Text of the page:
A key reason for this is that most hauliers lease rather than own their trucks outright. Trucks are very expensive, with a truck and trailer easily adding up to €100,000. This is attributable to modern trucks being heavily computerised and having to use authorised dealers for repairs and maintenance. The trucks therefore have to be constantly used to offset these costs, along with the financial burden of leases, road tolls, and fuel.
A second reason is that drivers are scarce, with more than half from member states being paid by the kilometre. This means drivers not on a salary are likely to quit and migrate to another haulier carrying only intra-EU cargo if frequently stuck at customs. At a risk to hauliers, they are essentially forced to avoid loads going outside the EU unless a very high price is agreed, should they have the correct permit. However, this pushes the cost onto the non-EU exporter or importer. This is why forwarders, when booking a load from the UK to Serbia for example, will generally use a Serbian haulier, or a Belarussian haulier to Belarus, to keep costs down.
Further issues arise when consignees fail to correctly arrange the import paperwork or permits, resulting in the truck being potentially stuck at customs for days. This can force freight forwarders to seek demurrage from the shipper, which is currently £300 a day per truck. Surprisingly, all this happens on borders or at delivery points where are a sufficient number of state-employed customs officers and customs clerks at freight forwarders. However, this will certainly not be the case for Britain or the EU on 1 January 2021. Hauliers are aware that both sides of the Channel are vastly understaffed and deterred by the risk of serious delays, requests for trucks to the UK by forwarders or factories will go unmet.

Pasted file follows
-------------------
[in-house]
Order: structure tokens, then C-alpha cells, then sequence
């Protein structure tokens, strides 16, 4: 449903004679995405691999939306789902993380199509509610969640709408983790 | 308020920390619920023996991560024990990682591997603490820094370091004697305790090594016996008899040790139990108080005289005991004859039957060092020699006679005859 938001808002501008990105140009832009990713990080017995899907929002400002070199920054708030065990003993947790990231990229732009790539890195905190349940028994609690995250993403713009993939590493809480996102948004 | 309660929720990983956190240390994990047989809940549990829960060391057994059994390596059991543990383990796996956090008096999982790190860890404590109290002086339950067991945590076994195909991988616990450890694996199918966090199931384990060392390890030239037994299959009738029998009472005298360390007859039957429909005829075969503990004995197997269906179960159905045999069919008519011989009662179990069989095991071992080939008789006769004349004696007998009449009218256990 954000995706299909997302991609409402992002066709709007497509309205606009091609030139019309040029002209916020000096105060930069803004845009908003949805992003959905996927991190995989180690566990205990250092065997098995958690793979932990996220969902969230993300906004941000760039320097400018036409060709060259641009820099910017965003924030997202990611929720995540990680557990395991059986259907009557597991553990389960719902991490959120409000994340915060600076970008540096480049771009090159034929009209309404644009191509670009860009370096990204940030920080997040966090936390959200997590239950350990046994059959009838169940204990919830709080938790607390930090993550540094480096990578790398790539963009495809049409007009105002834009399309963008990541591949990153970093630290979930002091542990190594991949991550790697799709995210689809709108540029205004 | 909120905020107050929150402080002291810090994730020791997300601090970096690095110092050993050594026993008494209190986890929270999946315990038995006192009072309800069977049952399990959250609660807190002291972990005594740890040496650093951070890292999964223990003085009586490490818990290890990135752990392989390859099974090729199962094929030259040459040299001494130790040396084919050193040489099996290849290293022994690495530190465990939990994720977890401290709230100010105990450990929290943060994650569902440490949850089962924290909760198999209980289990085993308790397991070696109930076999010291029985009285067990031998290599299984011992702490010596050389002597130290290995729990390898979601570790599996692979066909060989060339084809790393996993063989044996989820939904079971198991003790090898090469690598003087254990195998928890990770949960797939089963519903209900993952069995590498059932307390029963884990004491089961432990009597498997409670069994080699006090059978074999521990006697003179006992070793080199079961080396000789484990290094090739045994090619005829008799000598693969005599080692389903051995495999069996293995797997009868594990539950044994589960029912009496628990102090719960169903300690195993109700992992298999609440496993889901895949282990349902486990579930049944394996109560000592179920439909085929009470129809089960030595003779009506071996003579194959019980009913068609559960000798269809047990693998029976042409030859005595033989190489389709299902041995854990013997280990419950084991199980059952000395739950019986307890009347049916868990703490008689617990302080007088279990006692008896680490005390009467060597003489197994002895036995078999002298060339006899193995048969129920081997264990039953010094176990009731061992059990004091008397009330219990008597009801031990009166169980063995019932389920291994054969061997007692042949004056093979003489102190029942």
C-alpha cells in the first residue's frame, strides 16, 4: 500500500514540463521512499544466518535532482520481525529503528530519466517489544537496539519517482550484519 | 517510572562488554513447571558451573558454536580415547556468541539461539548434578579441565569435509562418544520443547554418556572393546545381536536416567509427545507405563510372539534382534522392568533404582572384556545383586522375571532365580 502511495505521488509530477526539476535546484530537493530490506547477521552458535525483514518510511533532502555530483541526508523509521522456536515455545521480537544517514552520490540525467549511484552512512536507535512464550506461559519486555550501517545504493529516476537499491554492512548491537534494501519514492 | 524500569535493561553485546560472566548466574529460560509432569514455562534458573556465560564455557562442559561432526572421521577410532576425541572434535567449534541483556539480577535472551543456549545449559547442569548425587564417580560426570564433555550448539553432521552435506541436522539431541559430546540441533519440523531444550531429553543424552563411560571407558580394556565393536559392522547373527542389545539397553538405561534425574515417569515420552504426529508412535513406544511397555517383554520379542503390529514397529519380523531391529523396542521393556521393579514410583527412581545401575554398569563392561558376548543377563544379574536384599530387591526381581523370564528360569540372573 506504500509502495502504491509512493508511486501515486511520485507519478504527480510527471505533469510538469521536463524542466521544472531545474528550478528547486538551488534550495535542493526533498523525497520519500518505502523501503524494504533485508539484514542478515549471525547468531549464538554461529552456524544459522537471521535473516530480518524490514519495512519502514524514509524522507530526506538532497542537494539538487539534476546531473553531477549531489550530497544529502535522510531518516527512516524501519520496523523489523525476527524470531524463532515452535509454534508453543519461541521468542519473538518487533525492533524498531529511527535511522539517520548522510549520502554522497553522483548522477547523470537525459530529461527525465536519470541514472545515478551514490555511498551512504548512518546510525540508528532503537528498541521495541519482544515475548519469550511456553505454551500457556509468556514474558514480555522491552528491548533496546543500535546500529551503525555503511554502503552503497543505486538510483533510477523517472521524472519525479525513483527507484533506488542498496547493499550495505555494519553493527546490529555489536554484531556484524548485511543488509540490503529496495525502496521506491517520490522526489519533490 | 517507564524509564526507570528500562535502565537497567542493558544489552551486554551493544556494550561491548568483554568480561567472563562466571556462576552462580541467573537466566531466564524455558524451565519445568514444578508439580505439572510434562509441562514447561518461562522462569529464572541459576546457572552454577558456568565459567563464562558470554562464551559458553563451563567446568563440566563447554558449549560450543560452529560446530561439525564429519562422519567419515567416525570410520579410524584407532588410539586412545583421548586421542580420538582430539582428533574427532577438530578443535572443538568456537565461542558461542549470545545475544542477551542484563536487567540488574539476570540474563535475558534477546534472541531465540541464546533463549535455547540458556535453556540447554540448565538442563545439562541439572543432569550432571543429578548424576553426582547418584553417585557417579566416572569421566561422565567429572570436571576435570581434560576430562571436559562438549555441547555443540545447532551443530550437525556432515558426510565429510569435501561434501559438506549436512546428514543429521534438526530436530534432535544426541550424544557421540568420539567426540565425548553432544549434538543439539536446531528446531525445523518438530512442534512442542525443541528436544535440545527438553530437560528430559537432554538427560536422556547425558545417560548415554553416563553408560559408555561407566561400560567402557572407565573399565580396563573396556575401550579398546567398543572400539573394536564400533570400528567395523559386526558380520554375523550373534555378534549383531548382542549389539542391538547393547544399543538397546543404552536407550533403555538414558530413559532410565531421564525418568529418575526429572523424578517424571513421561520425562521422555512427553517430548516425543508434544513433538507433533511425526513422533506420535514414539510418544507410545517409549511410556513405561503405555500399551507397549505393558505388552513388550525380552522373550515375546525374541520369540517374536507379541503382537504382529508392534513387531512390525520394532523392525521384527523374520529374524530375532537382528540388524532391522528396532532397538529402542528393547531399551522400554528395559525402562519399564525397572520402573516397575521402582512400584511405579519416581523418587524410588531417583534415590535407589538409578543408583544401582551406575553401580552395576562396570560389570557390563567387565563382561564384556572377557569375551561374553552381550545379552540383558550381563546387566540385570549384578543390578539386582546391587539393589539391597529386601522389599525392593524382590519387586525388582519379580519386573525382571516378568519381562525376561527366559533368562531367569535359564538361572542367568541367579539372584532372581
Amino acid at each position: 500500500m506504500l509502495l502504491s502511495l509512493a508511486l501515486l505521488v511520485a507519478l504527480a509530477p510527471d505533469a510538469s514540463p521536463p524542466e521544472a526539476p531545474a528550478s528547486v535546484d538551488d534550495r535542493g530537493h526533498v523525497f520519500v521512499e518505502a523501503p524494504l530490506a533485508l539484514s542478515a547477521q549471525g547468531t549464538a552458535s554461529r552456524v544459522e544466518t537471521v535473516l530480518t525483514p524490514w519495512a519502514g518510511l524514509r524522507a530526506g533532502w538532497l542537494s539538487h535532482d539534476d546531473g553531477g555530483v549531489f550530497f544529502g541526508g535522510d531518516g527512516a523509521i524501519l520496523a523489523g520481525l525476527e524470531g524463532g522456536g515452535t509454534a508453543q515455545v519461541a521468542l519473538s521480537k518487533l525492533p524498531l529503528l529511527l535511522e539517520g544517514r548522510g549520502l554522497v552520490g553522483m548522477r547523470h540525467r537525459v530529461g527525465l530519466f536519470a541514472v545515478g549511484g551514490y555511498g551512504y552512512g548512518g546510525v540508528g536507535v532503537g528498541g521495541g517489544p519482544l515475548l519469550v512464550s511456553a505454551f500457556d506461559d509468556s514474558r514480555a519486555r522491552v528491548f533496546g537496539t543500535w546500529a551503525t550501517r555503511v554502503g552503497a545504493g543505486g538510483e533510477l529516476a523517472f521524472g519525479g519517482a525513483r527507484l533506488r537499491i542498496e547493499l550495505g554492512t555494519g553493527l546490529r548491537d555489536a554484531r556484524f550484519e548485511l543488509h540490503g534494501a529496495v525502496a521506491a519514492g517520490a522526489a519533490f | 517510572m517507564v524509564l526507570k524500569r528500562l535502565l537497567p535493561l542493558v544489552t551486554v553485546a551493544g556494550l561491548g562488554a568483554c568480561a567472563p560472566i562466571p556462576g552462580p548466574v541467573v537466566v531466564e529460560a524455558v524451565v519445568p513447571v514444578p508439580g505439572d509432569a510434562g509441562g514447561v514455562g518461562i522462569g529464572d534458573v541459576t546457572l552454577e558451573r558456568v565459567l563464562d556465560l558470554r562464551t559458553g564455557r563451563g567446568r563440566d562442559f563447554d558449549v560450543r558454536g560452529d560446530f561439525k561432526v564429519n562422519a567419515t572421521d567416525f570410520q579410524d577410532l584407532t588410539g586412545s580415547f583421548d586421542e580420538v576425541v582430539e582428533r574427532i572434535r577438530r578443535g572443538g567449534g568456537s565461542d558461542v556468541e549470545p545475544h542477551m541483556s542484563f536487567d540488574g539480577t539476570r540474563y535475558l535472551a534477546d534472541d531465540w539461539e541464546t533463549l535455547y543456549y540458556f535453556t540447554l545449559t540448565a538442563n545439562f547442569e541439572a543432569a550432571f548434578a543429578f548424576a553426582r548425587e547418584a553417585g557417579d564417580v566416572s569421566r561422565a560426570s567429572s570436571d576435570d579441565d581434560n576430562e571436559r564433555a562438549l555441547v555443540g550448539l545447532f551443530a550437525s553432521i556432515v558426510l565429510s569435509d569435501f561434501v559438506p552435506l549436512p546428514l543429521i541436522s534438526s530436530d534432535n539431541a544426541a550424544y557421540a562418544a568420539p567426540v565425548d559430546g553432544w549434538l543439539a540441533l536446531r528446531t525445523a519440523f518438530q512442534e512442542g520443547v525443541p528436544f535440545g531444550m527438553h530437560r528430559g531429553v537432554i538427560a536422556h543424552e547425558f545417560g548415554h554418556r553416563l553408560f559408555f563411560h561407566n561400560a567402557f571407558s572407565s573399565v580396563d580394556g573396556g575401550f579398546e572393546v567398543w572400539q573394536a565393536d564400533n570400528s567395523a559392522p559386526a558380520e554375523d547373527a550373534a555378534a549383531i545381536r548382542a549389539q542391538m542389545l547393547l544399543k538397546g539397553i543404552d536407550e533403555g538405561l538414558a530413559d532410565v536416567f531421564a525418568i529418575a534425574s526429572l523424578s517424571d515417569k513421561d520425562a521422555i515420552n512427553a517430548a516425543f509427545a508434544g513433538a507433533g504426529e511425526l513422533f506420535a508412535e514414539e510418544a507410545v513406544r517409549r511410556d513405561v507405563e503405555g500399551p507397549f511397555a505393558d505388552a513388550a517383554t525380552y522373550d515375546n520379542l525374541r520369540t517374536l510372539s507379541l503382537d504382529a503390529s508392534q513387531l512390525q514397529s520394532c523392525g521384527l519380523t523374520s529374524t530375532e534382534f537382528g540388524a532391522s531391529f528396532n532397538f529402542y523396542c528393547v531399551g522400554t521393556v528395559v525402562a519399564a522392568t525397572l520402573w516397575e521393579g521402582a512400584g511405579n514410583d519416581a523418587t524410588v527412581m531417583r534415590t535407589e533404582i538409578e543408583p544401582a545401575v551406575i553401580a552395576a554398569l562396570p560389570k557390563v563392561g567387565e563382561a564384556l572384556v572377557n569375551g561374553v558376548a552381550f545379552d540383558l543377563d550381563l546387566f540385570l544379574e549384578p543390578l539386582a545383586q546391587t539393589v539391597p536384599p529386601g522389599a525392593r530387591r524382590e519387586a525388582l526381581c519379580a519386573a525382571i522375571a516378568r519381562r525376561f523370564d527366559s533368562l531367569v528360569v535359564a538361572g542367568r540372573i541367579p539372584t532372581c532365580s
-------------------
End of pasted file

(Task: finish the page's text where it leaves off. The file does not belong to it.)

With these issues in mind, it is evident that customs clearance is a huge bureaucratic burden. One only needs to look at the situation on the external border to see the potential for delays at Dover and Calais. On the Croatian/Serbian border, it takes around six to eight hours to leave, and twice that to enter. This is further delayed inside Moldova, Ukraine or Serbia, where drivers are required to endure a second clearance at their destination, adding more hours to delivery.
While the exact figures are difficult to obtain and as yet, still up in the air, my calculations for the cost of the end of the transition period paint a bleak picture. Between the increased costs to British importers and exporters, the demurrage costs for goods possibly delayed for a fortnight, multiplied by the thousands of trucks crossing the Channel, importers and exporters may be looking at an annual burden of more than £33 billion. The long-term effects of customs clearance could be even more dire, similar perhaps, to self-imposed sanctions.
Note: The views expressed in this post are those of the author, and not of the UCL European Institute, nor of UCL.